Franz Kline American

Not on view

Kline was married to a ballet dancer, Elizabeth Parsons, who, like the famous Russian dancer Nijinsky, suffered from schizophrenia. Kline made several portraits of Nijinsky during his early years, when he worked as a commercial illustrator. This work, however, does not depict the dancer. It is one of the first in Kline’s mature style, developed over the winter of 1949–50. During a visit to de Kooning’s studio, Kline saw one of his own sketches enlarged with an overhead projector. For the first time he saw that his calligraphic studies, which were made on the pages of a telephone book, worked well as large pictures. This canvas was included in Kline’s first one-man show at Charles Egan’s gallery. The titles were created, more or less arbitrarily, by a committee composed of Egan, Elaine and Willem de Kooning, and Kline. The zig-zag line at bottom left may have reminded Kline of the ruff that Nijinsky wore in an earlier portrait of him as Petrouchka.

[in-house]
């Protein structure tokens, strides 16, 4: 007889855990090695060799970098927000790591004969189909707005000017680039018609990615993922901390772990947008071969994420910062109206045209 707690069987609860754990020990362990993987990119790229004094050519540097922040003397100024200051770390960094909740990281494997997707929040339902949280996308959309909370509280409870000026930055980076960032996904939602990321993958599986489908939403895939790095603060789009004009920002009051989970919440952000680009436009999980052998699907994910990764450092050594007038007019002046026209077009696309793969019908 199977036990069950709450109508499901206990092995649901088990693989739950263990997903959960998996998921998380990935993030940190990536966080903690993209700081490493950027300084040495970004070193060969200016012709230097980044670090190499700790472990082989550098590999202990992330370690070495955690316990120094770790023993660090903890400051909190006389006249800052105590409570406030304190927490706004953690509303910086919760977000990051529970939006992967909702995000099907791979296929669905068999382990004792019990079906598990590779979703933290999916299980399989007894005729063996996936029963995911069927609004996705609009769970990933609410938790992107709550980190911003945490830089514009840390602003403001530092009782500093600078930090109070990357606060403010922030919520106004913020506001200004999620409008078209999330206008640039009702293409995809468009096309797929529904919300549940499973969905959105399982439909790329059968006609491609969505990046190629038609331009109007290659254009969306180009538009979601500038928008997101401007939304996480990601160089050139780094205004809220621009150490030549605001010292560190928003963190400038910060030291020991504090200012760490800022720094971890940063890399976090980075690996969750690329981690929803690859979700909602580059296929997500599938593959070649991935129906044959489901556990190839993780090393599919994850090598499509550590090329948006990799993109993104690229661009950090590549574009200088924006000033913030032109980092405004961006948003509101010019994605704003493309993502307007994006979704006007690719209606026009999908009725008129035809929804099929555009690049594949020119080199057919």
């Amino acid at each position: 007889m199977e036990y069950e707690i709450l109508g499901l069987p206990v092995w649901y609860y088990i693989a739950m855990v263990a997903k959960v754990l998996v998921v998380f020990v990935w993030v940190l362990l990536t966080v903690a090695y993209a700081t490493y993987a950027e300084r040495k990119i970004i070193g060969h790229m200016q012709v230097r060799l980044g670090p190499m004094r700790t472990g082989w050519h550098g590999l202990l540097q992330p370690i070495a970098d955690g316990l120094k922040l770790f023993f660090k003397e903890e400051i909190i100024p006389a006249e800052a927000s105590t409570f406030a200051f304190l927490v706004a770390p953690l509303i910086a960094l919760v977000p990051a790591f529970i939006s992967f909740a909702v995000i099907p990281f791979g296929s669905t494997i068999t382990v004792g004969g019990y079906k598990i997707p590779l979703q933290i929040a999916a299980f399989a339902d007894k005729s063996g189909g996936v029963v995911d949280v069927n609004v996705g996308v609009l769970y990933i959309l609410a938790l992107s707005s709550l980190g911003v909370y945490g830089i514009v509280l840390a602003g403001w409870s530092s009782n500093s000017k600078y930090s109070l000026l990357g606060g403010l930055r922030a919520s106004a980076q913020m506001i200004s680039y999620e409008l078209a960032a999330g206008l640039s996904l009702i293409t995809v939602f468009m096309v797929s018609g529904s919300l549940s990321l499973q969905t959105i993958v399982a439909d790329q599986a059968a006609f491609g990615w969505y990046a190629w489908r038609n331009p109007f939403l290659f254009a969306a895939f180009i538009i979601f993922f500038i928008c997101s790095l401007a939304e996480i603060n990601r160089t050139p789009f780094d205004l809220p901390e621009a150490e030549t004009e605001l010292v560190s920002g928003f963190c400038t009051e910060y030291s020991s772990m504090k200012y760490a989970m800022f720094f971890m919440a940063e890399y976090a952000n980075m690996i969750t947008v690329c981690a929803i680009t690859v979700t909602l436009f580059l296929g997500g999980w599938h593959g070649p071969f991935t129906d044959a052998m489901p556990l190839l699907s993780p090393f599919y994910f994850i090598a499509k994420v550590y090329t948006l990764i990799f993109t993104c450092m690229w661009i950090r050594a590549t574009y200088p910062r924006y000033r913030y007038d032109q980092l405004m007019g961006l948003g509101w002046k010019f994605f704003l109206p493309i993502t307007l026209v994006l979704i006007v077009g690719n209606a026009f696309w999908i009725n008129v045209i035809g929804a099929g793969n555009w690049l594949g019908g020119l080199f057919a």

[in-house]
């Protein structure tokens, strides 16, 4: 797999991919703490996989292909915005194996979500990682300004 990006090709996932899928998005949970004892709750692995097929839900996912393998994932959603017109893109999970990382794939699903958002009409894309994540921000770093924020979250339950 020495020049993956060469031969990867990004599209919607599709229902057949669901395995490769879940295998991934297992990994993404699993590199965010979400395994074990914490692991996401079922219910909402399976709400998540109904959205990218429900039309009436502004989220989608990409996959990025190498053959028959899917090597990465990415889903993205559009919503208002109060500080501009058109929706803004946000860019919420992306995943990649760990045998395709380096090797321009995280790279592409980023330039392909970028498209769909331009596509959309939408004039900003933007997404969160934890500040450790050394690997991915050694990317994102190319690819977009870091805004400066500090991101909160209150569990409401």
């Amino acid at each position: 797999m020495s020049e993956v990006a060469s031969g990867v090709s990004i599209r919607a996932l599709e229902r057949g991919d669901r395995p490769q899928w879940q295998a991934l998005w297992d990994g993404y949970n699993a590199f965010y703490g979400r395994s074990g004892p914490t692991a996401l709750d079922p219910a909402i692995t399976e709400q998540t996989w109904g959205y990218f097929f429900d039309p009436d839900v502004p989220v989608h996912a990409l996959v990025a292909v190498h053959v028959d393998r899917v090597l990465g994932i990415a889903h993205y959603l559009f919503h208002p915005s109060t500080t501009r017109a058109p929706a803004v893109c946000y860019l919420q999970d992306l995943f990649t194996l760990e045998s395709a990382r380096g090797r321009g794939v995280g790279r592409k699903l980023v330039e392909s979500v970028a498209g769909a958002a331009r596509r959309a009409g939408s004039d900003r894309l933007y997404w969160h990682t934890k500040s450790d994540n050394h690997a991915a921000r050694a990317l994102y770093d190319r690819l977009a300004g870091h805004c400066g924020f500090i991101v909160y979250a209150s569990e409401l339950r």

Nijinsky, Franz Kline (American, Wilkes-Barre, Pennsylvania 1910–1962 New York), Oil on canvas

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